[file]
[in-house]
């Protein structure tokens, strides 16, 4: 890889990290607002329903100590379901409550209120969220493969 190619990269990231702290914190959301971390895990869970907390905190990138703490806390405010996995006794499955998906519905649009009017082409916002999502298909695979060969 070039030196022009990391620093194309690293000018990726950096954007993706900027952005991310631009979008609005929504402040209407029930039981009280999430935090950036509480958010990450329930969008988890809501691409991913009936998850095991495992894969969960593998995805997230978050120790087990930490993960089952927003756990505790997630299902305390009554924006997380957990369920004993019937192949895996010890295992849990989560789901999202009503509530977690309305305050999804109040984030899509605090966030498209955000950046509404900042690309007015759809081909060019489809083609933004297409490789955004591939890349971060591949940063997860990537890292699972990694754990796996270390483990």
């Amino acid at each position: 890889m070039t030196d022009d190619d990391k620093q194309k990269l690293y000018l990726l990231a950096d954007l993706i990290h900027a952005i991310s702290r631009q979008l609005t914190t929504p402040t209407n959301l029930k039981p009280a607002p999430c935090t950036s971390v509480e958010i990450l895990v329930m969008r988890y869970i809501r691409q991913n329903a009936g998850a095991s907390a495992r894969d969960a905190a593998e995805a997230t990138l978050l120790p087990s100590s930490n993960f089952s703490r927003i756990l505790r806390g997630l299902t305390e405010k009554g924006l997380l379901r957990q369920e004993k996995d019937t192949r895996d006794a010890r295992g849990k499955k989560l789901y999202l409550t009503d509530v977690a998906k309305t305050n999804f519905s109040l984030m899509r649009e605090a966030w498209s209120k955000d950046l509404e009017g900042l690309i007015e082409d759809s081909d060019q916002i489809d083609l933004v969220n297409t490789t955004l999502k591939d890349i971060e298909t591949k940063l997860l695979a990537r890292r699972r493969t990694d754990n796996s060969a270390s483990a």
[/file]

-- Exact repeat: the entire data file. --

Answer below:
[in-house]
């Protein structure tokens, strides 16, 4: 890889990290607002329903100590379901409550209120969220493969 190619990269990231702290914190959301971390895990869970907390905190990138703490806390405010996995006794499955998906519905649009009017082409916002999502298909695979060969 070039030196022009990391620093194309690293000018990726950096954007993706900027952005991310631009979008609005929504402040209407029930039981009280999430935090950036509480958010990450329930969008988890809501691409991913009936998850095991495992894969969960593998995805997230978050120790087990930490993960089952927003756990505790997630299902305390009554924006997380957990369920004993019937192949895996010890295992849990989560789901999202009503509530977690309305305050999804109040984030899509605090966030498209955000950046509404900042690309007015759809081909060019489809083609933004297409490789955004591939890349971060591949940063997860990537890292699972990694754990796996270390483990």
């Amino acid at each position: 890889m070039t030196d022009d190619d990391k620093q194309k990269l690293y000018l990726l990231a950096d954007l993706i990290h900027a952005i991310s702290r631009q979008l609005t914190t929504p402040t209407n959301l029930k039981p009280a607002p999430c935090t950036s971390v509480e958010i990450l895990v329930m969008r988890y869970i809501r691409q991913n329903a009936g998850a095991s907390a495992r894969d969960a905190a593998e995805a997230t990138l978050l120790p087990s100590s930490n993960f089952s703490r927003i756990l505790r806390g997630l299902t305390e405010k009554g924006l997380l379901r957990q369920e004993k996995d019937t192949r895996d006794a010890r295992g849990k499955k989560l789901y999202l409550t009503d509530v977690a998906k309305t305050n999804f519905s109040l984030m899509r649009e605090a966030w498209s209120k955000d950046l509404e009017g900042l690309i007015e082409d759809s081909d060019q916002i489809d083609l933004v969220n297409t490789t955004l999502k591939d890349i971060e298909t591949k940063l997860l695979a990537r890292r699972r493969t990694d754990n796996s060969a270390s483990a």